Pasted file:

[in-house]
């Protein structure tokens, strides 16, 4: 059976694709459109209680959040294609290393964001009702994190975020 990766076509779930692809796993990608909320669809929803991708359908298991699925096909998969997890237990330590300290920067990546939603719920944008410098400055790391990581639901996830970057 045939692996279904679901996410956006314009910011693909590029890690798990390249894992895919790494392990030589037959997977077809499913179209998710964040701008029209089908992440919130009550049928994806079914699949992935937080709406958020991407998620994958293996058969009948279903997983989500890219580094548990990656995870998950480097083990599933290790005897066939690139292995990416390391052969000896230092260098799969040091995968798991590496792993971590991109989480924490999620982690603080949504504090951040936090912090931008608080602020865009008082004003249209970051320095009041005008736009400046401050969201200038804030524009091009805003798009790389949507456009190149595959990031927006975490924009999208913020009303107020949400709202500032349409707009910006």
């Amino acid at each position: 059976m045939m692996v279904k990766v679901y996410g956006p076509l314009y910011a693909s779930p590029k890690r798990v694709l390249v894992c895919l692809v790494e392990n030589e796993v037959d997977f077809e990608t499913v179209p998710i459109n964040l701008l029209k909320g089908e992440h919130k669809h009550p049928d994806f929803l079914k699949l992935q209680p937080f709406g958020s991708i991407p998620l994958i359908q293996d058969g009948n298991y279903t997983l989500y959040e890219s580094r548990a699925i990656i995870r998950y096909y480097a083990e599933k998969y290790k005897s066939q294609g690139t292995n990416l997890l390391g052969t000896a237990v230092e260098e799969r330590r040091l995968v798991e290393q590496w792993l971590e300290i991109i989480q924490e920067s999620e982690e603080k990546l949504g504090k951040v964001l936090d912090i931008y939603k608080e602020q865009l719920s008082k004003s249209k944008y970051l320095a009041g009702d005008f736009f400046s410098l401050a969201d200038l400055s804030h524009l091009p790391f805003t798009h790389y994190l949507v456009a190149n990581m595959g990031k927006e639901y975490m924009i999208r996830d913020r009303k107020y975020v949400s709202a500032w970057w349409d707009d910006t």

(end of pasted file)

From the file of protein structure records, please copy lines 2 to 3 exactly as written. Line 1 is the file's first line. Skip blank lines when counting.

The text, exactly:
């Protein structure tokens, strides 16, 4: 059976694709459109209680959040294609290393964001009702994190975020 990766076509779930692809796993990608909320669809929803991708359908298991699925096909998969997890237990330590300290920067990546939603719920944008410098400055790391990581639901996830970057 045939692996279904679901996410956006314009910011693909590029890690798990390249894992895919790494392990030589037959997977077809499913179209998710964040701008029209089908992440919130009550049928994806079914699949992935937080709406958020991407998620994958293996058969009948279903997983989500890219580094548990990656995870998950480097083990599933290790005897066939690139292995990416390391052969000896230092260098799969040091995968798991590496792993971590991109989480924490999620982690603080949504504090951040936090912090931008608080602020865009008082004003249209970051320095009041005008736009400046401050969201200038804030524009091009805003798009790389949507456009190149595959990031927006975490924009999208913020009303107020949400709202500032349409707009910006």
């Amino acid at each position: 059976m045939m692996v279904k990766v679901y996410g956006p076509l314009y910011a693909s779930p590029k890690r798990v694709l390249v894992c895919l692809v790494e392990n030589e796993v037959d997977f077809e990608t499913v179209p998710i459109n964040l701008l029209k909320g089908e992440h919130k669809h009550p049928d994806f929803l079914k699949l992935q209680p937080f709406g958020s991708i991407p998620l994958i359908q293996d058969g009948n298991y279903t997983l989500y959040e890219s580094r548990a699925i990656i995870r998950y096909y480097a083990e599933k998969y290790k005897s066939q294609g690139t292995n990416l997890l390391g052969t000896a237990v230092e260098e799969r330590r040091l995968v798991e290393q590496w792993l971590e300290i991109i989480q924490e920067s999620e982690e603080k990546l949504g504090k951040v964001l936090d912090i931008y939603k608080e602020q865009l719920s008082k004003s249209k944008y970051l320095a009041g009702d005008f736009f400046s410098l401050a969201d200038l400055s804030h524009l091009p790391f805003t798009h790389y994190l949507v456009a190149n990581m595959g990031k927006e639901y975490m924009i999208r996830d913020r009303k107020y975020v949400s709202a500032w970057w349409d707009d910006t």